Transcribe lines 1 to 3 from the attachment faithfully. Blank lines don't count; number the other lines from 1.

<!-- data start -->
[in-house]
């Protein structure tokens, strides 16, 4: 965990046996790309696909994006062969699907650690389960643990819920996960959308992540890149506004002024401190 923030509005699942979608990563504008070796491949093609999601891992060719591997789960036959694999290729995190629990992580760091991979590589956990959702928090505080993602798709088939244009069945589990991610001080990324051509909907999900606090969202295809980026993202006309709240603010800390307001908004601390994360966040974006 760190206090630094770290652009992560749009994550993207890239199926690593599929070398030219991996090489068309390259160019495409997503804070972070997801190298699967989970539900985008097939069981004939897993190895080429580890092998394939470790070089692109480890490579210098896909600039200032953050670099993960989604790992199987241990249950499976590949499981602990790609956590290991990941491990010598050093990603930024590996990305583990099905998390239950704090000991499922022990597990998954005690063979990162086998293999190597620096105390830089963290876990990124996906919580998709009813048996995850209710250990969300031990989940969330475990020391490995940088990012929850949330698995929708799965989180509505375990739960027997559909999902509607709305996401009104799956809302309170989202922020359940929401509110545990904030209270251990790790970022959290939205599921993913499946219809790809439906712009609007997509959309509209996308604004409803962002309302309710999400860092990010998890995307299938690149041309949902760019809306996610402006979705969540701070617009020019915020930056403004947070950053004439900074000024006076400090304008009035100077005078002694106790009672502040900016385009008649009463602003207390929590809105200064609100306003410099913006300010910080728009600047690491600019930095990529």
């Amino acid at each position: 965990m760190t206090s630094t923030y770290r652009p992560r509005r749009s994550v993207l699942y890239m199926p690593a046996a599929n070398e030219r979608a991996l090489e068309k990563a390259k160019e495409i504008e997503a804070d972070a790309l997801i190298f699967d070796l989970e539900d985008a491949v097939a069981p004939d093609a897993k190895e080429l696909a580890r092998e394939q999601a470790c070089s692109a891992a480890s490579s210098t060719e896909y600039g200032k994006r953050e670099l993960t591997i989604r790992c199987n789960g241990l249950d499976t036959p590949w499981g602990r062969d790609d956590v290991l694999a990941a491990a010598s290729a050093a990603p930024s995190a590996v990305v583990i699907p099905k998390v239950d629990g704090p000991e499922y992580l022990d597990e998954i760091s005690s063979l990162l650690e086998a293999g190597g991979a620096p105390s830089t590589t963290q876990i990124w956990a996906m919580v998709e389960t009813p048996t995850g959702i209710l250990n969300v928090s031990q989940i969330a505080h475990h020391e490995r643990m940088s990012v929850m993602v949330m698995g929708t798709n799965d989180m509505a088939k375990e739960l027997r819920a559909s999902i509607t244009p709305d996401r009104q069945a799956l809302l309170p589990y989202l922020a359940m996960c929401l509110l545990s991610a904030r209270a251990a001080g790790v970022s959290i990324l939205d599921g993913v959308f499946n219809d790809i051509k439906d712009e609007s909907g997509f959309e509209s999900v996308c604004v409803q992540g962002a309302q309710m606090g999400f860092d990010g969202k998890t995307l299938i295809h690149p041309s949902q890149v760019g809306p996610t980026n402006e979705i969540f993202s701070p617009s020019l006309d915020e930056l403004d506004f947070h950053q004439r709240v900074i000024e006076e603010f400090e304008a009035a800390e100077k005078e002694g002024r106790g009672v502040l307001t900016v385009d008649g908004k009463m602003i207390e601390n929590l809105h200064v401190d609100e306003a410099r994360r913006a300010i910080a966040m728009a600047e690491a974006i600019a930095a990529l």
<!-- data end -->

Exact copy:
[in-house]
């Protein structure tokens, strides 16, 4: 965990046996790309696909994006062969699907650690389960643990819920996960959308992540890149506004002024401190 923030509005699942979608990563504008070796491949093609999601891992060719591997789960036959694999290729995190629990992580760091991979590589956990959702928090505080993602798709088939244009069945589990991610001080990324051509909907999900606090969202295809980026993202006309709240603010800390307001908004601390994360966040974006 760190206090630094770290652009992560749009994550993207890239199926690593599929070398030219991996090489068309390259160019495409997503804070972070997801190298699967989970539900985008097939069981004939897993190895080429580890092998394939470790070089692109480890490579210098896909600039200032953050670099993960989604790992199987241990249950499976590949499981602990790609956590290991990941491990010598050093990603930024590996990305583990099905998390239950704090000991499922022990597990998954005690063979990162086998293999190597620096105390830089963290876990990124996906919580998709009813048996995850209710250990969300031990989940969330475990020391490995940088990012929850949330698995929708799965989180509505375990739960027997559909999902509607709305996401009104799956809302309170989202922020359940929401509110545990904030209270251990790790970022959290939205599921993913499946219809790809439906712009609007997509959309509209996308604004409803962002309302309710999400860092990010998890995307299938690149041309949902760019809306996610402006979705969540701070617009020019915020930056403004947070950053004439900074000024006076400090304008009035100077005078002694106790009672502040900016385009008649009463602003207390929590809105200064609100306003410099913006300010910080728009600047690491600019930095990529």
């Amino acid at each position: 965990m760190t206090s630094t923030y770290r652009p992560r509005r749009s994550v993207l699942y890239m199926p690593a046996a599929n070398e030219r979608a991996l090489e068309k990563a390259k160019e495409i504008e997503a804070d972070a790309l997801i190298f699967d070796l989970e539900d985008a491949v097939a069981p004939d093609a897993k190895e080429l696909a580890r092998e394939q999601a470790c070089s692109a891992a480890s490579s210098t060719e896909y600039g200032k994006r953050e670099l993960t591997i989604r790992c199987n789960g241990l249950d499976t036959p590949w499981g602990r062969d790609d956590v290991l694999a990941a491990a010598s290729a050093a990603p930024s995190a590996v990305v583990i699907p099905k998390v239950d629990g704090p000991e499922y992580l022990d597990e998954i760091s005690s063979l990162l650690e086998a293999g190597g991979a620096p105390s830089t590589t963290q876990i990124w956990a996906m919580v998709e389960t009813p048996t995850g959702i209710l250990n969300v928090s031990q989940i969330a505080h475990h020391e490995r643990m940088s990012v929850m993602v949330m698995g929708t798709n799965d989180m509505a088939k375990e739960l027997r819920a559909s999902i509607t244009p709305d996401r009104q069945a799956l809302l309170p589990y989202l922020a359940m996960c929401l509110l545990s991610a904030r209270a251990a001080g790790v970022s959290i990324l939205d599921g993913v959308f499946n219809d790809i051509k439906d712009e609007s909907g997509f959309e509209s999900v996308c604004v409803q992540g962002a309302q309710m606090g999400f860092d990010g969202k998890t995307l299938i295809h690149p041309s949902q890149v760019g809306p996610t980026n402006e979705i969540f993202s701070p617009s020019l006309d915020e930056l403004d506004f947070h950053q004439r709240v900074i000024e006076e603010f400090e304008a009035a800390e100077k005078e002694g002024r106790g009672v502040l307001t900016v385009d008649g908004k009463m602003i207390e601390n929590l809105h200064v401190d609100e306003a410099r994360r913006a300010i910080a966040m728009a600047e690491a974006i600019a930095a990529l």